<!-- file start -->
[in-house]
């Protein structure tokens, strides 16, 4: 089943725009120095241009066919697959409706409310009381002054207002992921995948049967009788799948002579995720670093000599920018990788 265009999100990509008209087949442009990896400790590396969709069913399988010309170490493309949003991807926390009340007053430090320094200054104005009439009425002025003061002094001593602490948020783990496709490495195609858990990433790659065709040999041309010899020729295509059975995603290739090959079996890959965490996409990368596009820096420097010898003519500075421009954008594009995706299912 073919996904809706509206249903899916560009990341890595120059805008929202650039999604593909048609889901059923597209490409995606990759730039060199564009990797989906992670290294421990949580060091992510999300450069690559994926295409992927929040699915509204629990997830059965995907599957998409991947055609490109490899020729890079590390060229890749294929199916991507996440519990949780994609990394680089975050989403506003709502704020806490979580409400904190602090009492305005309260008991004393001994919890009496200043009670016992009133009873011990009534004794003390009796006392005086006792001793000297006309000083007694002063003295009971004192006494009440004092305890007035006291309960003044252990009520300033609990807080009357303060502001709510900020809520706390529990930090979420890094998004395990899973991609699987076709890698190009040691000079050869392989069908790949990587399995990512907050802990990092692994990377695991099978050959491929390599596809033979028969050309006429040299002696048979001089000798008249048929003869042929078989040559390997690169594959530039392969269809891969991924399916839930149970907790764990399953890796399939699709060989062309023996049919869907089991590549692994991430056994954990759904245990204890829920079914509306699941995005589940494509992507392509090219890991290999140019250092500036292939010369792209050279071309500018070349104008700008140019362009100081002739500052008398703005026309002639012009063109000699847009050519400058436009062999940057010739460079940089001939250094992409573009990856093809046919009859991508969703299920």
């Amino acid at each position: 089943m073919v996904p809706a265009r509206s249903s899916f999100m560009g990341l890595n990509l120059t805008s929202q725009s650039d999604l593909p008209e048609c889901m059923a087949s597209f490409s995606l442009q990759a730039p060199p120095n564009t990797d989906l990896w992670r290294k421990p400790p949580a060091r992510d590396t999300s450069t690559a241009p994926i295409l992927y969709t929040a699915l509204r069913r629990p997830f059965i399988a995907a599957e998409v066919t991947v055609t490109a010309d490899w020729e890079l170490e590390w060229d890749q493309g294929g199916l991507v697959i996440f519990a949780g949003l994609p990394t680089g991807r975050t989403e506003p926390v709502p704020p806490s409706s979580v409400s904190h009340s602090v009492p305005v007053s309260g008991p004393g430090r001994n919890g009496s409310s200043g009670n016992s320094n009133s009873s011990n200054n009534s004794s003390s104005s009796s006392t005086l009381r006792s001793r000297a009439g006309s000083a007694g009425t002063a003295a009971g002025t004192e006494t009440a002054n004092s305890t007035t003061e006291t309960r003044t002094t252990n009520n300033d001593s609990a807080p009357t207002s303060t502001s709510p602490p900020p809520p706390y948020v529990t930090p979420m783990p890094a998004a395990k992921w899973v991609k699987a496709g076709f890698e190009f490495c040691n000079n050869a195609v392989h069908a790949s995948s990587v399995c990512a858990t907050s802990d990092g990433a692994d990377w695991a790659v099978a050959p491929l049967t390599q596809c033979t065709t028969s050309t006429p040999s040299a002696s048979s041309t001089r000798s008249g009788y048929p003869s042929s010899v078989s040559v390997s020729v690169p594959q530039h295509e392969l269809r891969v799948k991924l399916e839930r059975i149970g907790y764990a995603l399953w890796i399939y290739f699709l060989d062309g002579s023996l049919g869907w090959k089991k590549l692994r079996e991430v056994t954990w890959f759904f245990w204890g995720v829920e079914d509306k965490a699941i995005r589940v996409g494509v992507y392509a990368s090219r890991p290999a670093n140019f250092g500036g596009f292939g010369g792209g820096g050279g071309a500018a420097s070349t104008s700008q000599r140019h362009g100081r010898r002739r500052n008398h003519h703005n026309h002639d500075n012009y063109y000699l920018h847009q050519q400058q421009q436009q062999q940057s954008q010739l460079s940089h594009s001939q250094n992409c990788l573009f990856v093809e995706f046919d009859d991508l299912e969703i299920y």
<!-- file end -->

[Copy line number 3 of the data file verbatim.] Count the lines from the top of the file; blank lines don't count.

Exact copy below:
């Amino acid at each position: 089943m073919v996904p809706a265009r509206s249903s899916f999100m560009g990341l890595n990509l120059t805008s929202q725009s650039d999604l593909p008209e048609c889901m059923a087949s597209f490409s995606l442009q990759a730039p060199p120095n564009t990797d989906l990896w992670r290294k421990p400790p949580a060091r992510d590396t999300s450069t690559a241009p994926i295409l992927y969709t929040a699915l509204r069913r629990p997830f059965i399988a995907a599957e998409v066919t991947v055609t490109a010309d490899w020729e890079l170490e590390w060229d890749q493309g294929g199916l991507v697959i996440f519990a949780g949003l994609p990394t680089g991807r975050t989403e506003p926390v709502p704020p806490s409706s979580v409400s904190h009340s602090v009492p305005v007053s309260g008991p004393g430090r001994n919890g009496s409310s200043g009670n016992s320094n009133s009873s011990n200054n009534s004794s003390s104005s009796s006392t005086l009381r006792s001793r000297a009439g006309s000083a007694g009425t002063a003295a009971g002025t004192e006494t009440a002054n004092s305890t007035t003061e006291t309960r003044t002094t252990n009520n300033d001593s609990a807080p009357t207002s303060t502001s709510p602490p900020p809520p706390y948020v529990t930090p979420m783990p890094a998004a395990k992921w899973v991609k699987a496709g076709f890698e190009f490495c040691n000079n050869a195609v392989h069908a790949s995948s990587v399995c990512a858990t907050s802990d990092g990433a692994d990377w695991a790659v099978a050959p491929l049967t390599q596809c033979t065709t028969s050309t006429p040999s040299a002696s048979s041309t001089r000798s008249g009788y048929p003869s042929s010899v078989s040559v390997s020729v690169p594959q530039h295509e392969l269809r891969v799948k991924l399916e839930r059975i149970g907790y764990a995603l399953w890796i399939y290739f699709l060989d062309g002579s023996l049919g869907w090959k089991k590549l692994r079996e991430v056994t954990w890959f759904f245990w204890g995720v829920e079914d509306k965490a699941i995005r589940v996409g494509v992507y392509a990368s090219r890991p290999a670093n140019f250092g500036g596009f292939g010369g792209g820096g050279g071309a500018a420097s070349t104008s700008q000599r140019h362009g100081r010898r002739r500052n008398h003519h703005n026309h002639d500075n012009y063109y000699l920018h847009q050519q400058q421009q436009q062999q940057s954008q010739l460079s940089h594009s001939q250094n992409c990788l573009f990856v093809e995706f046919d009859d991508l299912e969703i299920y």